Summary: Profile of California Assemblyman Richman touches on citizens assembly proposal (skip to end of article)
Publication: Los Angeles Daily News
Title: Richman frustrated by system; Valley 'mayor': Sacramento is no place for moderates
Date: July 8, 2006
By:RICK ORLOV, Staff Writer
For the article, click here.
When he was elected to the state Assembly six years ago, Keith Richman was no wide-eyed idealist.
A physician, Richman already had built an $80 million health care group and been involved for years in local political issues when he won election to the Assembly in 2000 as a moderate Republican with an optimistic view of politics. Two years later, he won a majority of the vote as the candidate for mayor of the San Fernando Valley during the failed cityhood effort.
"I went up there (to Sacramento) to try to solve problems," the Northridge lawmaker said in a lengthy interview last week. "But the problem in Sacramento for a moderate is that most of the time moderates lose.
"What I found out very quickly is that the special interests - on both sides of the aisle - pretty much call all the shots."
As the 52-year-old Richman serves his final months in office under term limits, he is reflective on his tenure and said he has no regrets - only frustration with a system hemmed in by partisan politics and ideology.
Despite the constraints, Richman is widely credited with playing a key role in pushing through workers' compensation reform, crafting a plan to help the state deal with a $30 billion deficit, and emphasizing state infrastructure investment.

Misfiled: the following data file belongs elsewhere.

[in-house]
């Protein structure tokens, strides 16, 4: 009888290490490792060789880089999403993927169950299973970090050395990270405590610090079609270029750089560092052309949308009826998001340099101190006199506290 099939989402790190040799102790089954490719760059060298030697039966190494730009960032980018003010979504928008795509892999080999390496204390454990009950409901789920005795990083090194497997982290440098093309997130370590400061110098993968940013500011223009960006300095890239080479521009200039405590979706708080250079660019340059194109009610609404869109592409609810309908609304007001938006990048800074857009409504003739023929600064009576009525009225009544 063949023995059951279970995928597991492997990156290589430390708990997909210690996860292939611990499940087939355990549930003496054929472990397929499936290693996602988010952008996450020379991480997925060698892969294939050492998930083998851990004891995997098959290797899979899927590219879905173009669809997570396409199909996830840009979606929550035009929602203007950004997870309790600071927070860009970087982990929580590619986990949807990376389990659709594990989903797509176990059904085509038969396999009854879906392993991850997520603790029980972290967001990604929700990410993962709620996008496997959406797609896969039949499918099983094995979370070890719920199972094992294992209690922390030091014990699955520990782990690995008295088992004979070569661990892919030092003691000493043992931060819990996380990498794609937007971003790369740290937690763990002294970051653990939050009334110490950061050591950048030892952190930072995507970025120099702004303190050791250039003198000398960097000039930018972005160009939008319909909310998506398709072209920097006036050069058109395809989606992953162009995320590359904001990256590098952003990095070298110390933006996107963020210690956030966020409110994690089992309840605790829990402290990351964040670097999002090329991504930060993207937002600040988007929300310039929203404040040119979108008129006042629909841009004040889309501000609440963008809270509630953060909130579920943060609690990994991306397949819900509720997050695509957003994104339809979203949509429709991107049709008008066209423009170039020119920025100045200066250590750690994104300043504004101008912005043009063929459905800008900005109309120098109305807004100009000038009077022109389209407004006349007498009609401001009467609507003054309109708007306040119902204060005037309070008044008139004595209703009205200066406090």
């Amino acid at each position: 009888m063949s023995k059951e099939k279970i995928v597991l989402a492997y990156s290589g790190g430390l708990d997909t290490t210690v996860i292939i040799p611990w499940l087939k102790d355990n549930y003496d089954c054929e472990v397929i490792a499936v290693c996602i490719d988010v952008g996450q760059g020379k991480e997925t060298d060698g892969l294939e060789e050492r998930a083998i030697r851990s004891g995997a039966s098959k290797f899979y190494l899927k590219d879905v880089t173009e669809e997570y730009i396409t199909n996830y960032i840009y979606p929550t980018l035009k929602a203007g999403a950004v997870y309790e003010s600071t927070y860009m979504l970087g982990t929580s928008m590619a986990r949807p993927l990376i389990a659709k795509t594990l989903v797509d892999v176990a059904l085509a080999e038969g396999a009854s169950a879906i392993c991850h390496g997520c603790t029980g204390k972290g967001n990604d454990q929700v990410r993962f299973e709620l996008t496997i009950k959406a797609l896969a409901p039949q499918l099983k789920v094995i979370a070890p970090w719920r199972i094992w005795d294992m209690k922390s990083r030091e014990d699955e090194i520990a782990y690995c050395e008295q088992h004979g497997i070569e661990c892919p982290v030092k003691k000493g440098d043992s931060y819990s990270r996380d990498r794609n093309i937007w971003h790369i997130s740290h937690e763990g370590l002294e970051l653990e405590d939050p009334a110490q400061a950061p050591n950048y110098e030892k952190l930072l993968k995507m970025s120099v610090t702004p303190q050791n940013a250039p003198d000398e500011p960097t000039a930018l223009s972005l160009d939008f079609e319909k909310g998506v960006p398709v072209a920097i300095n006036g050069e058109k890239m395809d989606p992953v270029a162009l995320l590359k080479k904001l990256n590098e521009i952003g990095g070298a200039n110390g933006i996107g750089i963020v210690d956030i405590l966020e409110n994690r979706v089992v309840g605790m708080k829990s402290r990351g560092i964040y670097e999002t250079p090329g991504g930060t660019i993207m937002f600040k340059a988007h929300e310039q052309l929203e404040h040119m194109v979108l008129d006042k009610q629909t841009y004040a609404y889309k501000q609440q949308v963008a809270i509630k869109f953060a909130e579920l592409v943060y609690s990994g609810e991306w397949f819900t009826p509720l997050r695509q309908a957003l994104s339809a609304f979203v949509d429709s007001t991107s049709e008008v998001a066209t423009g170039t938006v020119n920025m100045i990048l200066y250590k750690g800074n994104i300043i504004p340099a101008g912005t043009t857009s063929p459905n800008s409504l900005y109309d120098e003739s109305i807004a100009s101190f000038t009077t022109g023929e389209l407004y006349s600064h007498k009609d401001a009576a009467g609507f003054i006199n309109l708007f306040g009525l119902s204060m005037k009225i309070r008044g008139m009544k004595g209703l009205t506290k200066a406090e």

Richman also joined with several Democratic lawmakers in proposing compromises on energy, tax and health care issues facing the state.
But his frustration grew quickly even though Richman, a rare moderate in the Legislature, started on a fast track and earned the title Rookie Legislator of the Year his first year in the Assembly.
He quickly began to hear that Republican Party leaders - as well as the anti-tax and conservative ideologues - did not take kindly to his open discussions with moderate Democrats.
Richman said his Democratic colleagues were receiving the same complaints from public-employee unions and trial lawyers.
"It got so bad that at one point a group of us moderates - Democrat and Republican - left the Capitol to meet so no one would see us discussing issues," Richman said.
"It was so unusual to have people from both parties meeting to discuss solutions to issues. And when folks heard about it, there were editorials written against us."
Bob Stern, of the Center for Governmental Studies, said the lessons Richman learned are a fact of political life these days in Sacramento.
"Moderates are a dying breed," Stern said. "Particularly in the Legislature. You see the governor being more moderate these days, but that's because he wasn't challenged in his primary.
"I am not sure if Arnold Schwarzenegger would be governor if it wasn't for the recall," Stern said. "He didn't have to run in a Republican primary. The same problems hurt Keith Richman. He tried to reach across the aisle to Democrats and he was shot down."